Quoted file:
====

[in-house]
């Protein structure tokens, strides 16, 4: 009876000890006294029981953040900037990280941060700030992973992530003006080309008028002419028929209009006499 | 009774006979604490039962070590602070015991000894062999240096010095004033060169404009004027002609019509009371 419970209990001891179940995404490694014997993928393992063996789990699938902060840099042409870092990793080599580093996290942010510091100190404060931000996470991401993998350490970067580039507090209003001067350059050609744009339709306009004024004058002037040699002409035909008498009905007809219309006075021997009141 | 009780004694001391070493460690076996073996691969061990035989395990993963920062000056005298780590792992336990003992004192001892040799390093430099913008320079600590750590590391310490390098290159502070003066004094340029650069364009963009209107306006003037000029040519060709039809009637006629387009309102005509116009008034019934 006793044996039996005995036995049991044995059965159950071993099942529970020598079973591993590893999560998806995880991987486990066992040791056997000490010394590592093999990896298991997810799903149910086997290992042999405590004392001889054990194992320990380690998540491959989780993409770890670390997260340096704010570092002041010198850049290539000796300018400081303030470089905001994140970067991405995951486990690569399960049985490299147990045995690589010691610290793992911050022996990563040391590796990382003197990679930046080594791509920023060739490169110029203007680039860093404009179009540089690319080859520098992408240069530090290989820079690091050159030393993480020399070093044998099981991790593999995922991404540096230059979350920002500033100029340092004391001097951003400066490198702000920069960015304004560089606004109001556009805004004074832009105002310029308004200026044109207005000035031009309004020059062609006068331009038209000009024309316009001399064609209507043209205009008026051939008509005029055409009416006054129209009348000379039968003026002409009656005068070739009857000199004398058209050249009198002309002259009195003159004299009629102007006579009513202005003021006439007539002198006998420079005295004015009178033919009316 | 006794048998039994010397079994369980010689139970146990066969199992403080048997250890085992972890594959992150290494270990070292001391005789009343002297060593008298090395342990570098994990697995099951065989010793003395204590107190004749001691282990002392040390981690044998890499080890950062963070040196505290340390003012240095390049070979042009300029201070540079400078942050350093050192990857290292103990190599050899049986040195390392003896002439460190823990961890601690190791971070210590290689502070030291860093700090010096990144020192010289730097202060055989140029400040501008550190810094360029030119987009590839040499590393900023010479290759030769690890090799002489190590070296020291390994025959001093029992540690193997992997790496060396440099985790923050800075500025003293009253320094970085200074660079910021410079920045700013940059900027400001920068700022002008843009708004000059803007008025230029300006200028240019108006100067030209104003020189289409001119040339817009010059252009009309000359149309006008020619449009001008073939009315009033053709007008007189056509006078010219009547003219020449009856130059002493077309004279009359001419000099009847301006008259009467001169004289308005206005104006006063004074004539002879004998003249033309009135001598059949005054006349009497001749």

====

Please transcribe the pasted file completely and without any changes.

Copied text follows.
[in-house]
């Protein structure tokens, strides 16, 4: 009876000890006294029981953040900037990280941060700030992973992530003006080309008028002419028929209009006499 | 009774006979604490039962070590602070015991000894062999240096010095004033060169404009004027002609019509009371 419970209990001891179940995404490694014997993928393992063996789990699938902060840099042409870092990793080599580093996290942010510091100190404060931000996470991401993998350490970067580039507090209003001067350059050609744009339709306009004024004058002037040699002409035909008498009905007809219309006075021997009141 | 009780004694001391070493460690076996073996691969061990035989395990993963920062000056005298780590792992336990003992004192001892040799390093430099913008320079600590750590590391310490390098290159502070003066004094340029650069364009963009209107306006003037000029040519060709039809009637006629387009309102005509116009008034019934 006793044996039996005995036995049991044995059965159950071993099942529970020598079973591993590893999560998806995880991987486990066992040791056997000490010394590592093999990896298991997810799903149910086997290992042999405590004392001889054990194992320990380690998540491959989780993409770890670390997260340096704010570092002041010198850049290539000796300018400081303030470089905001994140970067991405995951486990690569399960049985490299147990045995690589010691610290793992911050022996990563040391590796990382003197990679930046080594791509920023060739490169110029203007680039860093404009179009540089690319080859520098992408240069530090290989820079690091050159030393993480020399070093044998099981991790593999995922991404540096230059979350920002500033100029340092004391001097951003400066490198702000920069960015304004560089606004109001556009805004004074832009105002310029308004200026044109207005000035031009309004020059062609006068331009038209000009024309316009001399064609209507043209205009008026051939008509005029055409009416006054129209009348000379039968003026002409009656005068070739009857000199004398058209050249009198002309002259009195003159004299009629102007006579009513202005003021006439007539002198006998420079005295004015009178033919009316 | 006794048998039994010397079994369980010689139970146990066969199992403080048997250890085992972890594959992150290494270990070292001391005789009343002297060593008298090395342990570098994990697995099951065989010793003395204590107190004749001691282990002392040390981690044998890499080890950062963070040196505290340390003012240095390049070979042009300029201070540079400078942050350093050192990857290292103990190599050899049986040195390392003896002439460190823990961890601690190791971070210590290689502070030291860093700090010096990144020192010289730097202060055989140029400040501008550190810094360029030119987009590839040499590393900023010479290759030769690890090799002489190590070296020291390994025959001093029992540690193997992997790496060396440099985790923050800075500025003293009253320094970085200074660079910021410079920045700013940059900027400001920068700022002008843009708004000059803007008025230029300006200028240019108006100067030209104003020189289409001119040339817009010059252009009309000359149309006008020619449009001008073939009315009033053709007008007189056509006078010219009547003219020449009856130059002493077309004279009359001419000099009847301006008259009467001169004289308005206005104006006063004074004539002879004998003249033309009135001598059949005054006349009497001749």